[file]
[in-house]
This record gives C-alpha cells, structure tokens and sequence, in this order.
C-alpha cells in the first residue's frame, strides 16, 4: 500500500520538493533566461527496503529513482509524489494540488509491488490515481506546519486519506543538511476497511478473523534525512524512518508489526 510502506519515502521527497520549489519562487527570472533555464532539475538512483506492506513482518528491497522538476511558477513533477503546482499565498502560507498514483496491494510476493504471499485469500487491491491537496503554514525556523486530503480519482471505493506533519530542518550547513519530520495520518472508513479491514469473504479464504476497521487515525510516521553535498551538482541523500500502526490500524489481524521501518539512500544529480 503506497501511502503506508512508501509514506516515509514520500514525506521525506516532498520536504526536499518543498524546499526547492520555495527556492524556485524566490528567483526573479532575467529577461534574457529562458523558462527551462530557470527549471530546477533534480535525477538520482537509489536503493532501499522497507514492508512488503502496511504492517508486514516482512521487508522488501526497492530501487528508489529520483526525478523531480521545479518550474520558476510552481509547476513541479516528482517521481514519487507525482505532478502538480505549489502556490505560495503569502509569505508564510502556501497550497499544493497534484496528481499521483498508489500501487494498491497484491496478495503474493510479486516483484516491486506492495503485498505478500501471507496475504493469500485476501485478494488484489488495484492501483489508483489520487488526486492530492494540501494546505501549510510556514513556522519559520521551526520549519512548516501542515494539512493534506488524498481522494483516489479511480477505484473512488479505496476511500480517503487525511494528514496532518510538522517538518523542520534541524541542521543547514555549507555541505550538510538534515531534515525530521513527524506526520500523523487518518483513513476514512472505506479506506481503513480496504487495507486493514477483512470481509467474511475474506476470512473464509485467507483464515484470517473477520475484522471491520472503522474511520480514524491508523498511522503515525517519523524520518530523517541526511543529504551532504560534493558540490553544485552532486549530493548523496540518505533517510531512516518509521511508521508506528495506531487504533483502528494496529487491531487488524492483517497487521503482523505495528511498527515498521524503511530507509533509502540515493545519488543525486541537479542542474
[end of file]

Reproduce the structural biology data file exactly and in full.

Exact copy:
[in-house]
This record gives C-alpha cells, structure tokens and sequence, in this order.
C-alpha cells in the first residue's frame, strides 16, 4: 500500500520538493533566461527496503529513482509524489494540488509491488490515481506546519486519506543538511476497511478473523534525512524512518508489526 510502506519515502521527497520549489519562487527570472533555464532539475538512483506492506513482518528491497522538476511558477513533477503546482499565498502560507498514483496491494510476493504471499485469500487491491491537496503554514525556523486530503480519482471505493506533519530542518550547513519530520495520518472508513479491514469473504479464504476497521487515525510516521553535498551538482541523500500502526490500524489481524521501518539512500544529480 503506497501511502503506508512508501509514506516515509514520500514525506521525506516532498520536504526536499518543498524546499526547492520555495527556492524556485524566490528567483526573479532575467529577461534574457529562458523558462527551462530557470527549471530546477533534480535525477538520482537509489536503493532501499522497507514492508512488503502496511504492517508486514516482512521487508522488501526497492530501487528508489529520483526525478523531480521545479518550474520558476510552481509547476513541479516528482517521481514519487507525482505532478502538480505549489502556490505560495503569502509569505508564510502556501497550497499544493497534484496528481499521483498508489500501487494498491497484491496478495503474493510479486516483484516491486506492495503485498505478500501471507496475504493469500485476501485478494488484489488495484492501483489508483489520487488526486492530492494540501494546505501549510510556514513556522519559520521551526520549519512548516501542515494539512493534506488524498481522494483516489479511480477505484473512488479505496476511500480517503487525511494528514496532518510538522517538518523542520534541524541542521543547514555549507555541505550538510538534515531534515525530521513527524506526520500523523487518518483513513476514512472505506479506506481503513480496504487495507486493514477483512470481509467474511475474506476470512473464509485467507483464515484470517473477520475484522471491520472503522474511520480514524491508523498511522503515525517519523524520518530523517541526511543529504551532504560534493558540490553544485552532486549530493548523496540518505533517510531512516518509521511508521508506528495506531487504533483502528494496529487491531487488524492483517497487521503482523505495528511498527515498521524503511530507509533509502540515493545519488543525486541537479542542474